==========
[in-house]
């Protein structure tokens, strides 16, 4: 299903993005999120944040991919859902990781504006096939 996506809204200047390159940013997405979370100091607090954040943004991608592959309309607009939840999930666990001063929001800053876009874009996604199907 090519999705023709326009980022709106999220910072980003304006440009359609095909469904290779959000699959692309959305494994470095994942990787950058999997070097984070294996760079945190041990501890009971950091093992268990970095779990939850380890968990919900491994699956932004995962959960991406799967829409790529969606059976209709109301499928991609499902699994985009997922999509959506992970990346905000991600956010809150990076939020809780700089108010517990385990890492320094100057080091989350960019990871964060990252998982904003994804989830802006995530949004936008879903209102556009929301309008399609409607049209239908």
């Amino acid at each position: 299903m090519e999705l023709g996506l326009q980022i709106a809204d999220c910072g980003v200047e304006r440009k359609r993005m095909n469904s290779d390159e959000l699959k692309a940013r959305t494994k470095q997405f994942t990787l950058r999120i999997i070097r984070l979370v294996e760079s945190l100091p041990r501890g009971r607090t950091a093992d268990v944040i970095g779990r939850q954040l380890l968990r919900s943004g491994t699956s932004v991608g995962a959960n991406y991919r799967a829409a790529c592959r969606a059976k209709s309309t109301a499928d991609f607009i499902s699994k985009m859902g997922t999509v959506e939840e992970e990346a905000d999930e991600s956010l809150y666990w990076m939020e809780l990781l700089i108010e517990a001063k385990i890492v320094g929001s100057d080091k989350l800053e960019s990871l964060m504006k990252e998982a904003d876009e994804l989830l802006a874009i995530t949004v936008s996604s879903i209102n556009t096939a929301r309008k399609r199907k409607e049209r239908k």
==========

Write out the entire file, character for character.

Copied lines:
[in-house]
């Protein structure tokens, strides 16, 4: 299903993005999120944040991919859902990781504006096939 996506809204200047390159940013997405979370100091607090954040943004991608592959309309607009939840999930666990001063929001800053876009874009996604199907 090519999705023709326009980022709106999220910072980003304006440009359609095909469904290779959000699959692309959305494994470095994942990787950058999997070097984070294996760079945190041990501890009971950091093992268990970095779990939850380890968990919900491994699956932004995962959960991406799967829409790529969606059976209709109301499928991609499902699994985009997922999509959506992970990346905000991600956010809150990076939020809780700089108010517990385990890492320094100057080091989350960019990871964060990252998982904003994804989830802006995530949004936008879903209102556009929301309008399609409607049209239908």
């Amino acid at each position: 299903m090519e999705l023709g996506l326009q980022i709106a809204d999220c910072g980003v200047e304006r440009k359609r993005m095909n469904s290779d390159e959000l699959k692309a940013r959305t494994k470095q997405f994942t990787l950058r999120i999997i070097r984070l979370v294996e760079s945190l100091p041990r501890g009971r607090t950091a093992d268990v944040i970095g779990r939850q954040l380890l968990r919900s943004g491994t699956s932004v991608g995962a959960n991406y991919r799967a829409a790529c592959r969606a059976k209709s309309t109301a499928d991609f607009i499902s699994k985009m859902g997922t999509v959506e939840e992970e990346a905000d999930e991600s956010l809150y666990w990076m939020e809780l990781l700089i108010e517990a001063k385990i890492v320094g929001s100057d080091k989350l800053e960019s990871l964060m504006k990252e998982a904003d876009e994804l989830l802006a874009i995530t949004v936008s996604s879903i209102n556009t096939a929301r309008k399609r199907k409607e049209r239908k």